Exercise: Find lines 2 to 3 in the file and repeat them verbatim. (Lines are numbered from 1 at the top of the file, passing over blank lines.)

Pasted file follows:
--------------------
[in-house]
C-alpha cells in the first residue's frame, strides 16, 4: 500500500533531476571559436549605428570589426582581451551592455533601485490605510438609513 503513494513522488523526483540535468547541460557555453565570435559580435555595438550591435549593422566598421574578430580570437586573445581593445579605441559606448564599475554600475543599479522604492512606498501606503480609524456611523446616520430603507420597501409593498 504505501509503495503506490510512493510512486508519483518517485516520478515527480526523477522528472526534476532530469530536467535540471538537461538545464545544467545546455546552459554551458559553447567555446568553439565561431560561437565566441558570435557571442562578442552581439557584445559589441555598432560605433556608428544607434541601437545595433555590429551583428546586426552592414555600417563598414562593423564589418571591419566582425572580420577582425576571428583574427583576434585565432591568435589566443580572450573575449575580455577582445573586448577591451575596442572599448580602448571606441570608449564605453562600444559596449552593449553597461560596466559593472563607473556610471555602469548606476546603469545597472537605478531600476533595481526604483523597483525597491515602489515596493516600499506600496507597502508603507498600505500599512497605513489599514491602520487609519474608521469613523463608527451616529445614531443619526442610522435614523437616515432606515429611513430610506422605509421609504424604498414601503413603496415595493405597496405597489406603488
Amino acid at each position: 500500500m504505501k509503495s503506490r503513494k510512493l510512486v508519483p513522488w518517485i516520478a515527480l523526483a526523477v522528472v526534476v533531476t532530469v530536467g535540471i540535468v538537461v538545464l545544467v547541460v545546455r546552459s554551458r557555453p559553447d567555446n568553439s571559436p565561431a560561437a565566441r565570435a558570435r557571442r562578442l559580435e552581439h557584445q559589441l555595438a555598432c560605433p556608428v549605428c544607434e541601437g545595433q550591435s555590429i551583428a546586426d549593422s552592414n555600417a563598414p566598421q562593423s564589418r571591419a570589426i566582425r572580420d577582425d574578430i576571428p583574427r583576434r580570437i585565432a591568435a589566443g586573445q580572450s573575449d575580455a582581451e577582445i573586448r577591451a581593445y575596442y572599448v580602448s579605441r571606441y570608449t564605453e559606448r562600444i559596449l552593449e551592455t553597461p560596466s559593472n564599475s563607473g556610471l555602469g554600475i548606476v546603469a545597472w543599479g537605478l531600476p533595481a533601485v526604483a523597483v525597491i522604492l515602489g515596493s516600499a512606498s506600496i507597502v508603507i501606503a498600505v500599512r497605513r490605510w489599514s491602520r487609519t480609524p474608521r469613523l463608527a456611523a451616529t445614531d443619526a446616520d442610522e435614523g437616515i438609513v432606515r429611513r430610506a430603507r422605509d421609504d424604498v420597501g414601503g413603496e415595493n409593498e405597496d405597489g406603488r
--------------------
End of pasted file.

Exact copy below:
C-alpha cells in the first residue's frame, strides 16, 4: 500500500533531476571559436549605428570589426582581451551592455533601485490605510438609513 503513494513522488523526483540535468547541460557555453565570435559580435555595438550591435549593422566598421574578430580570437586573445581593445579605441559606448564599475554600475543599479522604492512606498501606503480609524456611523446616520430603507420597501409593498 504505501509503495503506490510512493510512486508519483518517485516520478515527480526523477522528472526534476532530469530536467535540471538537461538545464545544467545546455546552459554551458559553447567555446568553439565561431560561437565566441558570435557571442562578442552581439557584445559589441555598432560605433556608428544607434541601437545595433555590429551583428546586426552592414555600417563598414562593423564589418571591419566582425572580420577582425576571428583574427583576434585565432591568435589566443580572450573575449575580455577582445573586448577591451575596442572599448580602448571606441570608449564605453562600444559596449552593449553597461560596466559593472563607473556610471555602469548606476546603469545597472537605478531600476533595481526604483523597483525597491515602489515596493516600499506600496507597502508603507498600505500599512497605513489599514491602520487609519474608521469613523463608527451616529445614531443619526442610522435614523437616515432606515429611513430610506422605509421609504424604498414601503413603496415595493405597496405597489406603488
Amino acid at each position: 500500500m504505501k509503495s503506490r503513494k510512493l510512486v508519483p513522488w518517485i516520478a515527480l523526483a526523477v522528472v526534476v533531476t532530469v530536467g535540471i540535468v538537461v538545464l545544467v547541460v545546455r546552459s554551458r557555453p559553447d567555446n568553439s571559436p565561431a560561437a565566441r565570435a558570435r557571442r562578442l559580435e552581439h557584445q559589441l555595438a555598432c560605433p556608428v549605428c544607434e541601437g545595433q550591435s555590429i551583428a546586426d549593422s552592414n555600417a563598414p566598421q562593423s564589418r571591419a570589426i566582425r572580420d577582425d574578430i576571428p583574427r583576434r580570437i585565432a591568435a589566443g586573445q580572450s573575449d575580455a582581451e577582445i573586448r577591451a581593445y575596442y572599448v580602448s579605441r571606441y570608449t564605453e559606448r562600444i559596449l552593449e551592455t553597461p560596466s559593472n564599475s563607473g556610471l555602469g554600475i548606476v546603469a545597472w543599479g537605478l531600476p533595481a533601485v526604483a523597483v525597491i522604492l515602489g515596493s516600499a512606498s506600496i507597502v508603507i501606503a498600505v500599512r497605513r490605510w489599514s491602520r487609519t480609524p474608521r469613523l463608527a456611523a451616529t445614531d443619526a446616520d442610522e435614523g437616515i438609513v432606515r429611513r430610506a430603507r422605509d421609504d424604498v420597501g414601503g413603496e415595493n409593498e405597496d405597489g406603488r